There’s no gentle way to say this: John is delusional about the value of his business. He’s convinced it’s worth $500,000, even though:
- Revenue is $100,000 per year.
- And he only keeps $20,000 of that.
The business is not worth half a million; in fact, it’s not sellable at all. But john thinks it is, and he wants $500,000 for it.
John’s not alone.
A high percentage of small business owners overvalue their businesses. Often, their belief is tied directly to an unwavering optimism about what the future holds for the business.
This business is going to be much more successful very soon. Profits are coming! Why should I miss out on that potential just because I sell the business? I should get paid for the positive things I know are just around the corner.
Like John, these owners are overworked, underpaid, and a little desperate. They haven’t seen the financial reward for their years of work, sacrifice and investment. Now as they come to the end, their final hope for that dreamed of payoff is a buyer who will pay them for the future success that is “certainly coming.”
That’s what John wants, but he’s not going to get it.
It’s too late for John, but it’s not too late for you. If you really want to sell your business someday, stop thinking about the shiny, unrealized future, and think instead about buying a cow.
What Cows Make Clear
I grew up on a small “hobby” farm.
We had cows. Never more than a couple, and never cows that we had to milk (having those is just crazy), but we always had a few beef cows to raise for butcher. That meant that every year or two we had to buy a new calf from a local farmer (not hobby).
That farmer would always sell the cow to us based on weight. Young, small calves were less expensive, while older and heavier ones cost more.
Nothing fancy, just commonsense.
Bigger meant you were buying a heavier, and probably a healthier, calf. You could turn that weight into extra pounds of hamburger right after you bought, it if you really wanted to .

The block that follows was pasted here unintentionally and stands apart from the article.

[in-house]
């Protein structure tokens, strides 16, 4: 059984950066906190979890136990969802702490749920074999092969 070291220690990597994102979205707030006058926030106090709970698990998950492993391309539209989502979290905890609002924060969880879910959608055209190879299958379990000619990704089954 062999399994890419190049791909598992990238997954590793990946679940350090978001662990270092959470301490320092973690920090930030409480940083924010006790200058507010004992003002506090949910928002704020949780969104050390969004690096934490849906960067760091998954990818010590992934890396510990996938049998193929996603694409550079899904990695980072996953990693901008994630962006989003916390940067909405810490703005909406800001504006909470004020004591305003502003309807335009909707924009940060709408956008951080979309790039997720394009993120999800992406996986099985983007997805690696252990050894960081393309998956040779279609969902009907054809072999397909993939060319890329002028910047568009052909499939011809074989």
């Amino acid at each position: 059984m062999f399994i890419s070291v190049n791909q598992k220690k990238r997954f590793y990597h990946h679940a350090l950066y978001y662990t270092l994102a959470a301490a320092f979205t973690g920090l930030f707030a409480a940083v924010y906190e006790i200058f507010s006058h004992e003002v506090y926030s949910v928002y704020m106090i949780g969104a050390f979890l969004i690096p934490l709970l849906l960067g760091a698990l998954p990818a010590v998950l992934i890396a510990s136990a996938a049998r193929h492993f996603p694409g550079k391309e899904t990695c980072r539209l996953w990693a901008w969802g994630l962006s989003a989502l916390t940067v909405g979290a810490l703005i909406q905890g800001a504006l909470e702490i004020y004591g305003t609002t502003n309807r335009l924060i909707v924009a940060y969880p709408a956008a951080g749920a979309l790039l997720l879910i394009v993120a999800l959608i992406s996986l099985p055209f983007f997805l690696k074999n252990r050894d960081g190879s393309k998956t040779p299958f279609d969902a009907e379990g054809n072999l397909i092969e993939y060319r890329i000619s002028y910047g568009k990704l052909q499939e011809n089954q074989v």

That said, we always bought a small calf, because we knew the calf would grow.
Mine is Mine, Yours is Yours
And that’s the simple lesson to remember. Everyone involved in these transactions knew that calves get bigger, including the farmer that sold them. But I never once heard a farmer say:
Listen, if you feed this calf she’s going to pack on the pounds, and I deserve to be paid for some of that weight . . .
The farmer got paid for the results he had generated when he owned the calf. As the new owners, we exclusively benefited when the calf grew after we bought it.
Potential for growth was assumed by everyone, and risk was understood by everyone.
Sometimes cows die. And when they do, everything you’ve done, all the work, time and investment is lost. That was the risk we took as trade-off for the potential reward of future weight gain.
We paid the farmer only for the existing weight, any future gains were ours.
Farmers understand that.
Why don’t small business owners?
The Curse of Fancy Deals and Fancy Terms
“That internet start-up sold for billions before it ever earned a penny.”
“Did you see that deal on Shark Tank?”
“They could make millions with my designs.” (that’s a direct quote from John.)
Earn outs. Discounted future earnings. Royalty deals. There are so many ways that business owners’ cash-in on the unrealized future.
These terms and deals are real. They happen.
But they are not going to happen to you.
If you are lucky enough to be in the small percentage of businesses that actually sell . . .
- You’re only going to get paid for what you’ve already achieved in your business.
- Your business will sell based on a simple formula of past earnings times an industry aligned multiple.
- In other words, you’ll be paid for current weight of the calf.
No doubt there are brokers reading this screaming, “I just did a deal with an earn-out, it happens all the time.” Again, these deals happen, but they are the exception. Don’t rely on your business to qualify as the exception.
A rosy view of the future will almost never overcome a skinny past. It’s that simple, but simple can really suck, especially when you own a skinny cow.
If you’re serious about selling your business someday, you must focus on the results your business creates. That’s what will determine if you can sell your business someday. That’s the real meat on the bones.
It’s All About the Current Weight
We would all like our business to be valued based on our rosiest vision of the future. But that’s not an approach that’s likely to make our “sell my business” dreams come true.
Stop complicating your perceived value of your business and keep it simple.
Next time you start to get grand ideas about what your business is worth, and what you’ll be able to sell it for . . . take a minute, grab a hamburger, and consider the simple, real way most small businesses get valued and sold.